PGA Tour-LIV merger Senate Hearing: Live updates from this morning’s hearing
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On Tuesday, the U.S. Senate will hold a hearing on the proposed deal between the PGA Tour and Saudi Arabia’s Public Investment Fund (PIF), which runs LIV Golf. The hearing is scheduled to begin at 10 a.m. ET. Follow along below for live updates from the hearing in Washington D.C.
The hearing is entitled “The PGA-LIV Deal: Implications for the Future of Golf and Saudi Arabia’s Influence in the United States.” Senators are expected to question some of the major players in the deal, though PGA Tour CEO Jay Monahan, PIF Governor Yasir Al-Rumayyan and LIV CEO Greg Norman will not be in attendance.
Leading the hearing will be Sen. Richard Blumenthal (D-Conn.), the subcommittee’s chairman, and Sen. Ron Johnson (R-Wis.), the subcommittee’s ranking member. As Blumenthal detailed in a June 21 letter to Monahan, the intent of the session is to “examine the planned agreement … the future of the PIF-funded LIV Golf, the risks associated with a foreign government’s investment in American cultural institutions, and the implications of this planned agreement on professional golf in the United States going forward.”
LIVE UPDATES FROM PGA TOUR-LIV SENATE HEARING
1:02 p.m. ET: That’s a wrap. Stay tuned to GOLF.com for lots more coming from today’s hearing.
12:50 p.m. ET: Sen. Blumenthal speaking to Jimmy Dunne:
“You are not out of the woods. They (Saudi Arabia) are going to continue to yield the influence that they do. Whatever the good intentions and good rhetoric now, you still have to reach a deal. So my hope is that you will resist those buckets full of money. I think a lot of players, sponsors, charities and frankly the 9/11 families are hoping the PGA Tour will stand up and frankly avoid the sellout that this deal seems to be.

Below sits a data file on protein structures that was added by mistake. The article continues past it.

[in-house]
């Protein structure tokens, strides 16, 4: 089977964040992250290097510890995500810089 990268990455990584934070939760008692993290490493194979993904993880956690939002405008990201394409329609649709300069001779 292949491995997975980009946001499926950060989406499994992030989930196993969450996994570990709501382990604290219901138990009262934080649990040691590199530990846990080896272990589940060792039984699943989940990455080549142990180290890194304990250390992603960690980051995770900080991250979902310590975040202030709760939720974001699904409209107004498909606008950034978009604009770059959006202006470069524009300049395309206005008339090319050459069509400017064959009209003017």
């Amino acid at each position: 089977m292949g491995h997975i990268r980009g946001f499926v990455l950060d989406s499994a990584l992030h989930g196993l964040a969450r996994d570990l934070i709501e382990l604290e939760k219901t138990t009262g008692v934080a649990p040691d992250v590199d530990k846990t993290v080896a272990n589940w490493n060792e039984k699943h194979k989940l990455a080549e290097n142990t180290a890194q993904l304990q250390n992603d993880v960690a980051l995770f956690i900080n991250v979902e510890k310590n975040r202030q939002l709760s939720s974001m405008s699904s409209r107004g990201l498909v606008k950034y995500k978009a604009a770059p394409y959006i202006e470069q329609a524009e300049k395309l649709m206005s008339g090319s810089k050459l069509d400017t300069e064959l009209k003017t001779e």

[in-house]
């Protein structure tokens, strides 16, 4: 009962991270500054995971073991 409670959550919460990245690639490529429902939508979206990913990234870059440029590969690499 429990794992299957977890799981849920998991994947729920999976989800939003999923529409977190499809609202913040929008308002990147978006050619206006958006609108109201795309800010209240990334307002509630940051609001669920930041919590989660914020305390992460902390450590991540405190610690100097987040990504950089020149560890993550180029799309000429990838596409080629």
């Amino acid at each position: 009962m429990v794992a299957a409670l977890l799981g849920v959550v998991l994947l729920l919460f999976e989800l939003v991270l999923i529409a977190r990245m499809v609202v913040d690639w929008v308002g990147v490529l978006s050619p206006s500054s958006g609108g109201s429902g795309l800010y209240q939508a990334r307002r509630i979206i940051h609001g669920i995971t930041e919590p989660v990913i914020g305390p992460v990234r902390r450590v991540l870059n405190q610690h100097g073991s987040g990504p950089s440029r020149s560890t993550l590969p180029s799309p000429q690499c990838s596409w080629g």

“Because that disruptive, uneconomic effect is exactly what we need to resist as a nation. If we are going to be selling out to countries that can throw around hundreds of billions of dollars, we are going to lose, not just financially, we are going to lose in terms of our democracy and freedom.”
12:19 p.m. ET: Sen. Blumenthal asks Ron Price about Greg Norman’s future. Price says if an agreement is made, LIV events would be managed by the PGA Tour.
“So just to be clear, he’s out of a job?” Sen. Blumenthal asked.
“If we reach a definitive agreement, we would not have a requirement for that type of position,” says Price.
12:08 p.m. ET: Sen. Hawley goes back to Ron Price and asks about PGA Tour’s status in China. “We have no plans to continue that tour,” Price says.
11:50 a.m. ET: Sen. Johnson suggests that since the deal has not been finalized, the government should give the PGA Tour and PIF the space to negotiate and then come back once a agreement has been reached.
“I believe their motivations are pure. They’re trying to save this game.”
Dunne reiterates he appreciates Sen. Blumenthal’s concerns over the deal.
11:38 a.m. ET: Sen. Blumenthal: “The simple fact here is that the Saudi government is dominant owner here… It has the money and the money is the reason you surrendered in this agreement… I think the American people can see through some of things you say with the best intentions.”
11:35 a.m. ET: Sen. Blumenthal questioned whether or not the PGA Tour could have raised enough money to combat LIV GOLF privately.